The rise of health IT standards and health APIs is going to dramatically change how patients access their data, according to Kyle Murphy over at HealthITInteroperability.
As evidence, Kyle points to a recent demonstration at the Regenstrief Institute that showed how patient data can be aggregated and merged from disparate data sources according to the new Fast Healthcare Interoperability Resources (FHIR) standard. FHIR promises to lead to the introduction of new IT standards and APIs that will help health providers meet their patients’ demands for access to data.
What the demonstration proved is that when you deploy the standard in a sandbox version of a healthcare provider’s software where electronic health records (EHRs) are kept, an end-user could easily compile a patient record from many data sources. The hope is that at some point patients themselves will be able to compile their own patient records from all the various providers they use.
Kyle warns, though, that this could be a long way off. The guys at Regenstrief haven’t yet piloted technology that will deal with problems like the different data vocabularies used among providers. In the meantime, health companies are giving patients access to data through Web portals. The problem is that you have to go to a different Web portal for each provider you use.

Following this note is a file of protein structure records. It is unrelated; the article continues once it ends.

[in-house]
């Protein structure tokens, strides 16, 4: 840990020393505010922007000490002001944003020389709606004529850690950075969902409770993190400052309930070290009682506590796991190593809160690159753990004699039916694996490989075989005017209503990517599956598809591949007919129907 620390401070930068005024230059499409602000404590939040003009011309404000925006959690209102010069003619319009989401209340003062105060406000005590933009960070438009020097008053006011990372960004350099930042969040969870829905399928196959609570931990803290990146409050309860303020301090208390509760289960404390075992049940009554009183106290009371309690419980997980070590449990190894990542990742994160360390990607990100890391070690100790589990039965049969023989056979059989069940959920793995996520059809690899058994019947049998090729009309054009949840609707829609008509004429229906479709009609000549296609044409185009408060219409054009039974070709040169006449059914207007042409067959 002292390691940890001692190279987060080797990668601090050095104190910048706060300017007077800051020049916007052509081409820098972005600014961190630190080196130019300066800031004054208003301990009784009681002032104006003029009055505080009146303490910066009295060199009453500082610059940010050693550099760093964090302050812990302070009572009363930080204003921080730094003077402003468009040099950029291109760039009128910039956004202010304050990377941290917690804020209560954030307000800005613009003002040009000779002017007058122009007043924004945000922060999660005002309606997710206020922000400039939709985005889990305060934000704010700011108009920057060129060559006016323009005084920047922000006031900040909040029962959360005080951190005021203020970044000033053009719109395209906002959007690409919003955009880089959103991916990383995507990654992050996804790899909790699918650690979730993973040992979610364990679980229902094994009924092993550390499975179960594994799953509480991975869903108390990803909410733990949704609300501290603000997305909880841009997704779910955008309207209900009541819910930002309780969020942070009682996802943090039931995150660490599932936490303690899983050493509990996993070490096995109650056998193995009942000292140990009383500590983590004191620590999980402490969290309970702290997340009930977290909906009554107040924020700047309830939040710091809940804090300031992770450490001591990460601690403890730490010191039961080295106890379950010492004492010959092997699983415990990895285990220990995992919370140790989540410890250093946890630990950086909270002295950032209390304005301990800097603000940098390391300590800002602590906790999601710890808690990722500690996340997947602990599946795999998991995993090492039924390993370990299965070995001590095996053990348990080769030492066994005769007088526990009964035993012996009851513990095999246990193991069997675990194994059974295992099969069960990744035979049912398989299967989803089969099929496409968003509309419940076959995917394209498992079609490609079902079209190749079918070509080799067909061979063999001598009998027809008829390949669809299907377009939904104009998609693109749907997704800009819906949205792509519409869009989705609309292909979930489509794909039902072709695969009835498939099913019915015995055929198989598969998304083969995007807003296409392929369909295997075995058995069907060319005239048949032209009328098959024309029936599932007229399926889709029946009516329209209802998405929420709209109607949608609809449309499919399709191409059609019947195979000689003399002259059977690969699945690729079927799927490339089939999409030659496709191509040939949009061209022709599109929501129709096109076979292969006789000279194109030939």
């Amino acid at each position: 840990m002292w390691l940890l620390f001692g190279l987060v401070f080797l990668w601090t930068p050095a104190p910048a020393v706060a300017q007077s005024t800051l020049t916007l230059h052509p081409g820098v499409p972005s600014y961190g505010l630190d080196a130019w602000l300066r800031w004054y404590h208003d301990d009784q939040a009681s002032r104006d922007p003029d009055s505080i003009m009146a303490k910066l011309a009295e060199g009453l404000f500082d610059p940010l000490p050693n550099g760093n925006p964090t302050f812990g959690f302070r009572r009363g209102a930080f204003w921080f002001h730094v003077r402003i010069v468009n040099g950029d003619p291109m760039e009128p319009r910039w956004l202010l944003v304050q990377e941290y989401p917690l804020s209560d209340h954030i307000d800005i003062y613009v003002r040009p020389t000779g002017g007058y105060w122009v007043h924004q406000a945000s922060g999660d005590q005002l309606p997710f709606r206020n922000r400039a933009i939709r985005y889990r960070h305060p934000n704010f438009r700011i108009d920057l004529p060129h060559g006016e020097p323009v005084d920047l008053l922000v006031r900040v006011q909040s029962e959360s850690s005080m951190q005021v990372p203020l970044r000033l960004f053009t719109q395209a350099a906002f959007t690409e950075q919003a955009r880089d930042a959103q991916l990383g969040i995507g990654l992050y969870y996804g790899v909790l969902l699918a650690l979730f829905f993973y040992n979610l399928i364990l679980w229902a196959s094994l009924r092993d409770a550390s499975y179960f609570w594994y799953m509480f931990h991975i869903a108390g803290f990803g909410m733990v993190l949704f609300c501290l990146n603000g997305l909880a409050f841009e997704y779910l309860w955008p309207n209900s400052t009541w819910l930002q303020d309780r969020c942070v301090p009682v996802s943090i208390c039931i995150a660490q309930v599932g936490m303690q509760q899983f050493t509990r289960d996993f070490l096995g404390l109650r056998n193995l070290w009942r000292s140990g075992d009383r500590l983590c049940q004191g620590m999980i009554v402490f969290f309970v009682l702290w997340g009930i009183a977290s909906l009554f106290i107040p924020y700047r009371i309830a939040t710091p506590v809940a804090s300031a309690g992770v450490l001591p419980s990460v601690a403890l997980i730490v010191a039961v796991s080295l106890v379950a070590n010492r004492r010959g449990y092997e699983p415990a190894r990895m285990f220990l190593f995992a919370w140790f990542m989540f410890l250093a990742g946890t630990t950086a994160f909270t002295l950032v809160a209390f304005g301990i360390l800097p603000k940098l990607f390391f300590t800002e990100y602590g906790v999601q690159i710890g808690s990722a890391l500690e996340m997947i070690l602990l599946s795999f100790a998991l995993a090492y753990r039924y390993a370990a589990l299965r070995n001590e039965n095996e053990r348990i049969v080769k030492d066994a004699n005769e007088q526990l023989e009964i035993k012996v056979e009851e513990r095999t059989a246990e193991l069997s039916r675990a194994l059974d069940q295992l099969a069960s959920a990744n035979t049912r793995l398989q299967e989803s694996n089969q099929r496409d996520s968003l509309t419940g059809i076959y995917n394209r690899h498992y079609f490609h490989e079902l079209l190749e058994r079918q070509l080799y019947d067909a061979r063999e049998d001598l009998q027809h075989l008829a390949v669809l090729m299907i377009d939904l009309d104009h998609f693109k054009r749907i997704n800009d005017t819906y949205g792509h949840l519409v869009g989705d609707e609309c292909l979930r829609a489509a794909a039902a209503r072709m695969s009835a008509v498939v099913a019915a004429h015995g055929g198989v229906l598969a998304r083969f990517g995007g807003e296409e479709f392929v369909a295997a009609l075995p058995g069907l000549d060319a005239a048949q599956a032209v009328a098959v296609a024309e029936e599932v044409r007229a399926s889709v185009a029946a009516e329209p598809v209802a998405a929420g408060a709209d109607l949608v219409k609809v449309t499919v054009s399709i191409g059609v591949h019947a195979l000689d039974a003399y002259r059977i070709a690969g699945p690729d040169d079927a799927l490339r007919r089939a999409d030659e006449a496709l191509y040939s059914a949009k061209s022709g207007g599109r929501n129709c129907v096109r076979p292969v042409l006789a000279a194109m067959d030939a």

But all is not lost. All healthcare providers certified for Medicaid and Medicare will have to provide APIs for patients to access their data by 2018 (see our take on that here), with the federal agency supporting and promoting the use of APIs that will enable patients to view, download and transfer their health data. FHIR is just one of the standards government agencies could support to make patient data sharing via APIs a reality, sooner rather than later.